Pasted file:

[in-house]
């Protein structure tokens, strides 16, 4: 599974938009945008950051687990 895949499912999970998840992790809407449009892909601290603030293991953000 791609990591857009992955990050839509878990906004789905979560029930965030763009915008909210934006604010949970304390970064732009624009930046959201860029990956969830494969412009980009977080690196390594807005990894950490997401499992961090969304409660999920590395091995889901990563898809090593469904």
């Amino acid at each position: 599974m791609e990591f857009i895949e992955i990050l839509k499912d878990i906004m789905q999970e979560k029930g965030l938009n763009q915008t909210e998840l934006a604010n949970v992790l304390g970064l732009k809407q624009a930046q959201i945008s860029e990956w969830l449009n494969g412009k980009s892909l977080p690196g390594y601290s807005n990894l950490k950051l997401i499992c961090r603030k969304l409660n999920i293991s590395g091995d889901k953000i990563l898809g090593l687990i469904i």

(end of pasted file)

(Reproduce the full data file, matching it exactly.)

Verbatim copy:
[in-house]
């Protein structure tokens, strides 16, 4: 599974938009945008950051687990 895949499912999970998840992790809407449009892909601290603030293991953000 791609990591857009992955990050839509878990906004789905979560029930965030763009915008909210934006604010949970304390970064732009624009930046959201860029990956969830494969412009980009977080690196390594807005990894950490997401499992961090969304409660999920590395091995889901990563898809090593469904």
């Amino acid at each position: 599974m791609e990591f857009i895949e992955i990050l839509k499912d878990i906004m789905q999970e979560k029930g965030l938009n763009q915008t909210e998840l934006a604010n949970v992790l304390g970064l732009k809407q624009a930046q959201i945008s860029e990956w969830l449009n494969g412009k980009s892909l977080p690196g390594y601290s807005n990894l950490k950051l997401i499992c961090r603030k969304l409660n999920i293991s590395g091995d889901k953000i990563l898809g090593l687990i469904i």